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Re: The state of cookies

From: Lou Montulli <montulli@strumpet.mcom.com>
Date: Mon, 03 Mar 1997 22:13:24 -0800
Message-Id: <331BBD84.107F@netscape.com>
To: Dave Kristol <dmk@research.bell-labs.com>
Cc: masinter@parc.xerox.com, http-wg@cuckoo.hpl.hp.com
X-Mailing-List: <http-wg@cuckoo.hpl.hp.com> archive/latest/2588
Dave Kristol wrote:
> Larry Masinter <masinter@parc.xerox.com> wrote:
>   > Can someone please write a short, self-contained
>   > description of what in RFC 2109 is technically "broken"?
>   > Why it is that vendors can't just implement the "proposed
>   > standard" as a hotfix or patch or in their next release?
> See draft-ietf-http-state-mgmt-errata-00.txt.  The relevant section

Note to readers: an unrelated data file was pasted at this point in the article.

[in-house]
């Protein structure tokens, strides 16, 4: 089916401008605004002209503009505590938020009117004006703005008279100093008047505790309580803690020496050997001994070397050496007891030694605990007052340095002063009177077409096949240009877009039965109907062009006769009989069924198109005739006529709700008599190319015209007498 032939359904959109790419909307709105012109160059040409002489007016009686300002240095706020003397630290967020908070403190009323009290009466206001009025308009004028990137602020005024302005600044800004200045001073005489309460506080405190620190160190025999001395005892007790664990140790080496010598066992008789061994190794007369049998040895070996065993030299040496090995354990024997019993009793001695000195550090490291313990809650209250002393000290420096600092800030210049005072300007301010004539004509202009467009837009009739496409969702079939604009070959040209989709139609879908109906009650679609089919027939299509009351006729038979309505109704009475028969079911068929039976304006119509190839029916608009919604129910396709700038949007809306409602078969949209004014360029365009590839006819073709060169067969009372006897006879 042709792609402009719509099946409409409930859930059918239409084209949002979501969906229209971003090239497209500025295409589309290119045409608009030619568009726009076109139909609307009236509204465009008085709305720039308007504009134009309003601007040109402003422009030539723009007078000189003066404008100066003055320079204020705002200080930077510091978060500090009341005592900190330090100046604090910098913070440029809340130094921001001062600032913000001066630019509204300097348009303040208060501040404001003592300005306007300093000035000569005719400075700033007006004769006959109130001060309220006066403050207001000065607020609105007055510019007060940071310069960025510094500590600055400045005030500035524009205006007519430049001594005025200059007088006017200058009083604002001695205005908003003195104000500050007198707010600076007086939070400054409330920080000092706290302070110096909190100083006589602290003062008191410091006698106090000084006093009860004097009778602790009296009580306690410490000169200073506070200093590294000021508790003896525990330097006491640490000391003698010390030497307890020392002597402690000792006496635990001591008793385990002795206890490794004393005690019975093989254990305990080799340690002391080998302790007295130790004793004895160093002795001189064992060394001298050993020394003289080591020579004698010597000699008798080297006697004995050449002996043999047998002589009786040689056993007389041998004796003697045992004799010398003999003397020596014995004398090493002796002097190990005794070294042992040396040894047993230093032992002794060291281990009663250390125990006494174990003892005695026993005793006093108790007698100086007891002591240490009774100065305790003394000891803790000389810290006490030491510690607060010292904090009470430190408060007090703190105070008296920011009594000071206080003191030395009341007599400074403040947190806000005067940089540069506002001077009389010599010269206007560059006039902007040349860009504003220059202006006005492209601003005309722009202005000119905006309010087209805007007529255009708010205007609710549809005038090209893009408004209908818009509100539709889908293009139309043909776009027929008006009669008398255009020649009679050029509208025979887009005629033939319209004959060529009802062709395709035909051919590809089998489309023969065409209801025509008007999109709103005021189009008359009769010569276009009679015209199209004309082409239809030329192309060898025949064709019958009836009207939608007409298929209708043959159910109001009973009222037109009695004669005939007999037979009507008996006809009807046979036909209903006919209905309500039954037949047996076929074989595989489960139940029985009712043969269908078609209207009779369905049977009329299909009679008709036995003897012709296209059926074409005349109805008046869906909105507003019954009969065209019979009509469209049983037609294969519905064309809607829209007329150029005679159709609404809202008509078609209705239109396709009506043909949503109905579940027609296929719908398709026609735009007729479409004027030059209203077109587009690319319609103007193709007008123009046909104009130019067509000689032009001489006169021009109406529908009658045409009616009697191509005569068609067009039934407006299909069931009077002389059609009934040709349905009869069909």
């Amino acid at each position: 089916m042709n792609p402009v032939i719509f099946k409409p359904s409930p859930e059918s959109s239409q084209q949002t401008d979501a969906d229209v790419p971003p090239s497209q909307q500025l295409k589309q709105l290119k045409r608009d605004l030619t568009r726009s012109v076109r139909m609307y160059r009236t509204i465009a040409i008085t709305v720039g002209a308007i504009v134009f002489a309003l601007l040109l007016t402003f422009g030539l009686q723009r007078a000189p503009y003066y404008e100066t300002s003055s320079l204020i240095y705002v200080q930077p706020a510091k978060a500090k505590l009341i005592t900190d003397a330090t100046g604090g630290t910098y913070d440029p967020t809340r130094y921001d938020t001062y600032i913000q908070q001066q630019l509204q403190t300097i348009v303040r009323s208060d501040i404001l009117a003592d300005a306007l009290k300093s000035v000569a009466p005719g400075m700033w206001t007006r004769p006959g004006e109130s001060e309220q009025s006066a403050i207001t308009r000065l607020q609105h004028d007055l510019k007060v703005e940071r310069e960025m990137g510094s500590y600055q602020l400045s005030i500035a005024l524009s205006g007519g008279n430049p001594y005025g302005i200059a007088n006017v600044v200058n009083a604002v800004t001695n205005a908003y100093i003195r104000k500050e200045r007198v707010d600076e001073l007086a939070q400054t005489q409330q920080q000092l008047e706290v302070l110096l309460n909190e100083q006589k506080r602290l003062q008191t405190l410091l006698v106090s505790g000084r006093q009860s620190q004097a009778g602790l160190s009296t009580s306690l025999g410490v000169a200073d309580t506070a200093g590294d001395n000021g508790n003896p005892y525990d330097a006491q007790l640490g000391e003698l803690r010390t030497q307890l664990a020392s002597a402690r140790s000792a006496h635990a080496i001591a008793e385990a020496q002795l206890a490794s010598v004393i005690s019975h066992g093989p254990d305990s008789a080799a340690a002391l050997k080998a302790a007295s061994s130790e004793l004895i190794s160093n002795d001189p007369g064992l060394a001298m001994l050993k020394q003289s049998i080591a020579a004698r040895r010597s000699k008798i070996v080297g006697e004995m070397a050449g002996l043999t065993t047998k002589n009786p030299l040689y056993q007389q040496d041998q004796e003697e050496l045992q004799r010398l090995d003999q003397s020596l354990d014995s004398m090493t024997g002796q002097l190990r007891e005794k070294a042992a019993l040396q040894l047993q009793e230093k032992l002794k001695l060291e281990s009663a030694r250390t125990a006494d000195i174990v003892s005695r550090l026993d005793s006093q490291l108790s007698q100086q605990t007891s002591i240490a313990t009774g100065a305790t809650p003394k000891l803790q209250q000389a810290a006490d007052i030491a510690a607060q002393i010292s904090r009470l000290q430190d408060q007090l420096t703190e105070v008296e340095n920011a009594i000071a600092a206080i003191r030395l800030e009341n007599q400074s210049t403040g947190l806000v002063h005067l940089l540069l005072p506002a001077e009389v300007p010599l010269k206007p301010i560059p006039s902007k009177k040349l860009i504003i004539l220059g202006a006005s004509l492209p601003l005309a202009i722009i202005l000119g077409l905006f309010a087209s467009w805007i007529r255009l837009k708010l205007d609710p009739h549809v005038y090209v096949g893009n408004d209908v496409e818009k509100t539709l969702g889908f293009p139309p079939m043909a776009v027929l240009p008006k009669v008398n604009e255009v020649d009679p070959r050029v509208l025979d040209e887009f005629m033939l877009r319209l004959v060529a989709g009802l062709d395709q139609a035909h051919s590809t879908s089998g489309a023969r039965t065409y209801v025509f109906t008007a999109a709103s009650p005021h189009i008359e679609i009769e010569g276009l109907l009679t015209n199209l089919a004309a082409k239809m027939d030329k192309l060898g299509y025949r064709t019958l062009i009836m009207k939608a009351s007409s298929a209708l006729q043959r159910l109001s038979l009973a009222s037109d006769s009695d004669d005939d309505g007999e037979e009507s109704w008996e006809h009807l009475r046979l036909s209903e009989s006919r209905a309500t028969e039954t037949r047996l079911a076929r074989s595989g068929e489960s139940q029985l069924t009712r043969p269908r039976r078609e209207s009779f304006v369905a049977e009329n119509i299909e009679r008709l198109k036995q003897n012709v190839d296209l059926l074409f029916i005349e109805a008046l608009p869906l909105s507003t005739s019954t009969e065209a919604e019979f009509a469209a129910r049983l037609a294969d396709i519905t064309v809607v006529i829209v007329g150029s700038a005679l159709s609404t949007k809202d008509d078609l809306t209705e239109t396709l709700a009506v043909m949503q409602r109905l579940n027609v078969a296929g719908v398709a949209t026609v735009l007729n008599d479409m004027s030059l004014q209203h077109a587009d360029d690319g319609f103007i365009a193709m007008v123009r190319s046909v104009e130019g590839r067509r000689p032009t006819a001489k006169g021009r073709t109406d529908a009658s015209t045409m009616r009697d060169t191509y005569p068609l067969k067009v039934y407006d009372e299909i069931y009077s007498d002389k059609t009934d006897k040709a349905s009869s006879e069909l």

> [edited by me for this email] says:
>      Microsoft Internet Explorer (MSIE) Version 3 and earlier will
>      fail to handle some cookies that use this specification.  For
>      example, if a server sends the following response header to MSIE V3
>      (omitting the line breaks):
>      Set-cookie: xx="1=2&3-4";
>          Comment="blah";
>          Version=1; Max-Age=15552000; Path=/;
>          Expires=Sun, 27 Apr 1997 01:16:23 GMT
>      then MSIE V3 will send something like the following request header
>      next time:
>          Cookie: Max-Age=15552000
>      instead of [what Netscape's implementation would have returned]:
>          Cookie: xx="1=2&3-4"

I thought the problem was that MSIE would send back _both_
cookie: xx="1=2&3-4"; Max-Age=15552000

If that's the case, why can't we just note that in the
spec and tell implementors to ignore any cookies named
"max-age"?  Since it will only effect people who try
to use the new spec they can deal with the problem gracefully.

Received on Monday, 3 March 1997 22:17:55 UTC

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